Brain MRI research fuels hopes for an answer to Alzheimer’s

Tens of millions of baby boomers are expected to live long enough to develop Alzheimer’s, and just about as many are worried about those prospects. One of them is a writer on Cape Cod named Susan Moeller. A recent memory lapse prompted her to publish her hopes, fears and observations.

“[L]ike everyone over 60 who has these senior moments, I feel a surge of momentary panic that this lapse isn’t just distraction or forgetfulness but a sure sign of dementia,” she wrote in a piece published Dec. 11 in the Boston Globe Magazine.

Turning to the big dollars boomers are pushing into research for a cure or a preventative, Moeller points to hopeful signs offered by longitudinal studies using MRI of the brain. For example, neuroscientists can now measure cognition with functional MRIs that show which parts of the brain light up when people are performing specific tasks, she noted.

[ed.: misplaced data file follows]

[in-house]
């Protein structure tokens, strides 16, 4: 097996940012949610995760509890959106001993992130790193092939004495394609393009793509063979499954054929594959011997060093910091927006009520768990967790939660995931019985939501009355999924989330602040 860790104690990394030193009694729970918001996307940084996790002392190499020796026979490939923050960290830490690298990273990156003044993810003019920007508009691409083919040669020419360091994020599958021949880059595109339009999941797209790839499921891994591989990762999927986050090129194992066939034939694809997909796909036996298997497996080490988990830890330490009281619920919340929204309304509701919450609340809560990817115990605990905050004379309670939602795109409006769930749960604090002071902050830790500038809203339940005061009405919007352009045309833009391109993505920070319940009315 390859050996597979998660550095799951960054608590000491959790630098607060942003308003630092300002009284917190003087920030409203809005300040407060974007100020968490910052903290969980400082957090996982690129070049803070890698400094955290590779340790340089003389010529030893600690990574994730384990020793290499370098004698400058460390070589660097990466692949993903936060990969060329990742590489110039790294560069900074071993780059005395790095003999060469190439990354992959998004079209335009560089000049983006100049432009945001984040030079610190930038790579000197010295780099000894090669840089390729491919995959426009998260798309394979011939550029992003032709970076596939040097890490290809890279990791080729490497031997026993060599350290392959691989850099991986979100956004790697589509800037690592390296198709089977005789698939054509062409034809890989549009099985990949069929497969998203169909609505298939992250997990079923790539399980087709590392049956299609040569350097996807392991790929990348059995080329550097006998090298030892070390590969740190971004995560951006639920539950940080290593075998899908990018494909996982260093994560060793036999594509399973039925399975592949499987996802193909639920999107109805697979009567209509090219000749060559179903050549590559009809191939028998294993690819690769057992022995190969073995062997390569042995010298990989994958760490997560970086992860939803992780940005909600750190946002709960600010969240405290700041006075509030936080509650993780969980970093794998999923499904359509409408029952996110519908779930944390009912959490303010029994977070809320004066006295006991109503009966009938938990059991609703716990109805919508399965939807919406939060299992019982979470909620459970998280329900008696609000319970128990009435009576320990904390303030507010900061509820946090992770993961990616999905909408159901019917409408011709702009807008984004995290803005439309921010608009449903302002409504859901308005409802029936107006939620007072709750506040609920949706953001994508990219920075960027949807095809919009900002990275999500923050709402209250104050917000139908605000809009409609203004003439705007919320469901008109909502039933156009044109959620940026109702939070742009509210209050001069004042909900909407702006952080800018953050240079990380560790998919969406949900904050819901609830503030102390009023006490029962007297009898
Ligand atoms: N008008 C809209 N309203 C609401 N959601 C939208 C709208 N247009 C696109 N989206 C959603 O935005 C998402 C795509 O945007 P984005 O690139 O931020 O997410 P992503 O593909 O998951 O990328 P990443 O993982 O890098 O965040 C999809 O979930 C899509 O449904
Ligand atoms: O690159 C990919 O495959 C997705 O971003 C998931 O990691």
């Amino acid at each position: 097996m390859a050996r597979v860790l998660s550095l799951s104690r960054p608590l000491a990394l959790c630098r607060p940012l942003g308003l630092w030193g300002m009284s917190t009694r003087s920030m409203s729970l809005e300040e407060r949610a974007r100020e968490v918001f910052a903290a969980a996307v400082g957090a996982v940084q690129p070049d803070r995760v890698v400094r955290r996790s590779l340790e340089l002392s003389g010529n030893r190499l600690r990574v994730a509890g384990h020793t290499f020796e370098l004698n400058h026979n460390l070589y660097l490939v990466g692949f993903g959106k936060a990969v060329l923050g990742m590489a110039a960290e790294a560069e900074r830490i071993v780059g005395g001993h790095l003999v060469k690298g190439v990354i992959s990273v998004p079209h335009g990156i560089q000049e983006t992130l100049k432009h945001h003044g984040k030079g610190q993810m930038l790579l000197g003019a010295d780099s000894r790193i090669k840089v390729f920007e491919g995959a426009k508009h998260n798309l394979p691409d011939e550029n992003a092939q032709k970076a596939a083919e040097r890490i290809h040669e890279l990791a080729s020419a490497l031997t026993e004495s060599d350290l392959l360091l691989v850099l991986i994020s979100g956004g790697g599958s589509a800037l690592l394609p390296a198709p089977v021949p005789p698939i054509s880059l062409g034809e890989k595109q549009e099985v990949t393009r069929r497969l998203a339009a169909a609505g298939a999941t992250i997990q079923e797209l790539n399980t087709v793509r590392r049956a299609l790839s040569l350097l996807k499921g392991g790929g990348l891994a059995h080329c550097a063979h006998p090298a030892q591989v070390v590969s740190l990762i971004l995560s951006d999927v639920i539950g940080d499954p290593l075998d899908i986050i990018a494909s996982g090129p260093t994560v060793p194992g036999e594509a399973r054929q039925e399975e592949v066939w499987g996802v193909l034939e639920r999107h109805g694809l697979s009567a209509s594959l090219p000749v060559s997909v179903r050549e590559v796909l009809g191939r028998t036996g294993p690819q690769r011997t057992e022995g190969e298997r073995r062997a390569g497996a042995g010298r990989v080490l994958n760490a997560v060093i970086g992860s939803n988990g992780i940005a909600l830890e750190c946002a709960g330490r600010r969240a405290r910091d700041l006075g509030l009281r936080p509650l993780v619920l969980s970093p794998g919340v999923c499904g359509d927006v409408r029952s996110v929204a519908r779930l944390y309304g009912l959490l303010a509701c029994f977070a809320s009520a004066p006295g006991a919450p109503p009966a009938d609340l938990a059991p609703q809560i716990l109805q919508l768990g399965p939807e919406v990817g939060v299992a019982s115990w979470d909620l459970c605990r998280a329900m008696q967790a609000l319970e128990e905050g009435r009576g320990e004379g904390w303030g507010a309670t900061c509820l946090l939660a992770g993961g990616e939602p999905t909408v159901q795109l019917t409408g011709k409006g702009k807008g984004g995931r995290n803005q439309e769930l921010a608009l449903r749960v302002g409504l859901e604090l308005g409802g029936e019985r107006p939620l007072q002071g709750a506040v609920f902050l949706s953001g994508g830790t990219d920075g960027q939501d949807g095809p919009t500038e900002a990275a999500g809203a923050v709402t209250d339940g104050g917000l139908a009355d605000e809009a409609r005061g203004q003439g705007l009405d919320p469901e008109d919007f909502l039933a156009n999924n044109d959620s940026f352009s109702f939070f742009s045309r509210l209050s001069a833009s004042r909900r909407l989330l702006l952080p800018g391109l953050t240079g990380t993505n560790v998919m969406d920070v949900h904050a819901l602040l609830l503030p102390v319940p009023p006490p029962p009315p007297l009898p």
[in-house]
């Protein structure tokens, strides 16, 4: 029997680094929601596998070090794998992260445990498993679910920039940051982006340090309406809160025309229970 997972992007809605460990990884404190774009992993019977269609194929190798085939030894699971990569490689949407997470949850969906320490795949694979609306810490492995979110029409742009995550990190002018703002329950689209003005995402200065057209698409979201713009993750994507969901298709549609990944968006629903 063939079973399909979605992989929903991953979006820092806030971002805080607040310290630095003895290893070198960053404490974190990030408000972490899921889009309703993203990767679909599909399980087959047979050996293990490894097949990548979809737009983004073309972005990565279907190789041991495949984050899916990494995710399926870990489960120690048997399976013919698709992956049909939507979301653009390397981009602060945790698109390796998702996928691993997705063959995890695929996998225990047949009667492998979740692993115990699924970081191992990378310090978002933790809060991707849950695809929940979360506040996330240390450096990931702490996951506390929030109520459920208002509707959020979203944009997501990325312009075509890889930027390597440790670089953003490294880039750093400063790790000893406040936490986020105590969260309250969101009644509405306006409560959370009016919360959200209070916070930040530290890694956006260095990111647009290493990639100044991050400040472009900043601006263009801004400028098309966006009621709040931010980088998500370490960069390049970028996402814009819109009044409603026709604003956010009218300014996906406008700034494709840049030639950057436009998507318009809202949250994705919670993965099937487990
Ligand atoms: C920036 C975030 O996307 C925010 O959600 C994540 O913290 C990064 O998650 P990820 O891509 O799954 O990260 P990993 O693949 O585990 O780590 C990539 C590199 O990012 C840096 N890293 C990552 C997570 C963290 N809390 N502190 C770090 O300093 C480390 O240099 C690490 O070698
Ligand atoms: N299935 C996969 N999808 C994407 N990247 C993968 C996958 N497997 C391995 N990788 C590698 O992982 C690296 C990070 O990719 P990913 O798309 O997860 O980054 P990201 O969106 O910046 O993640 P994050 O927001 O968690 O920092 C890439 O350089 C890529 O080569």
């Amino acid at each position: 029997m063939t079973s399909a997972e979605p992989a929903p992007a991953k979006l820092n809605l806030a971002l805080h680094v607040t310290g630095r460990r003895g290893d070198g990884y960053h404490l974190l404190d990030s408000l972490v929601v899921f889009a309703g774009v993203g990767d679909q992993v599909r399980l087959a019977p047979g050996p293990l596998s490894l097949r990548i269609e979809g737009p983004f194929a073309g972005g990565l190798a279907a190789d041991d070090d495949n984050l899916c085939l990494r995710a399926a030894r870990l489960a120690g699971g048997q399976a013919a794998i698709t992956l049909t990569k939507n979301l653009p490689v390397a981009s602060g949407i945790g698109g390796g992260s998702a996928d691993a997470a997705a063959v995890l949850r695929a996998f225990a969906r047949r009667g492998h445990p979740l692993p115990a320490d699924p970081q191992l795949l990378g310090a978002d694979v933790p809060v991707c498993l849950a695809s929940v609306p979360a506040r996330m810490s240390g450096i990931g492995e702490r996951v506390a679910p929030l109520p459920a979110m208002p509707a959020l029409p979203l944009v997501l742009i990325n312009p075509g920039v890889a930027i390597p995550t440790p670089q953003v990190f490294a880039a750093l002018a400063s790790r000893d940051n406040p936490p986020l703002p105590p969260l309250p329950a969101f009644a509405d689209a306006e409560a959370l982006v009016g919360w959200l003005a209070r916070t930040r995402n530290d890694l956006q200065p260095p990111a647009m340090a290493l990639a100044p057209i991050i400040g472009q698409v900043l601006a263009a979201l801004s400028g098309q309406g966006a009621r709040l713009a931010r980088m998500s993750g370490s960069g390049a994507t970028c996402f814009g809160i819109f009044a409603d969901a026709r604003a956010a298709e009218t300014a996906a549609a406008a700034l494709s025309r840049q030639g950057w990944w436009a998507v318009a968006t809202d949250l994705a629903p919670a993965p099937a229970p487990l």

“It’s like a window into your brain, a 3-pound organ loaded with cells connected by nerve fibers in an intricate processing network,” Moeller wrote.

“Research indicates interventions like exercise, social engagement, intellectual stimulation, heart-healthy diets, meditation and even our own attitudes toward aging can postpone or possibly prevent dementia,” she added. “This could lower health care costs and change how the medical community works with older people.”

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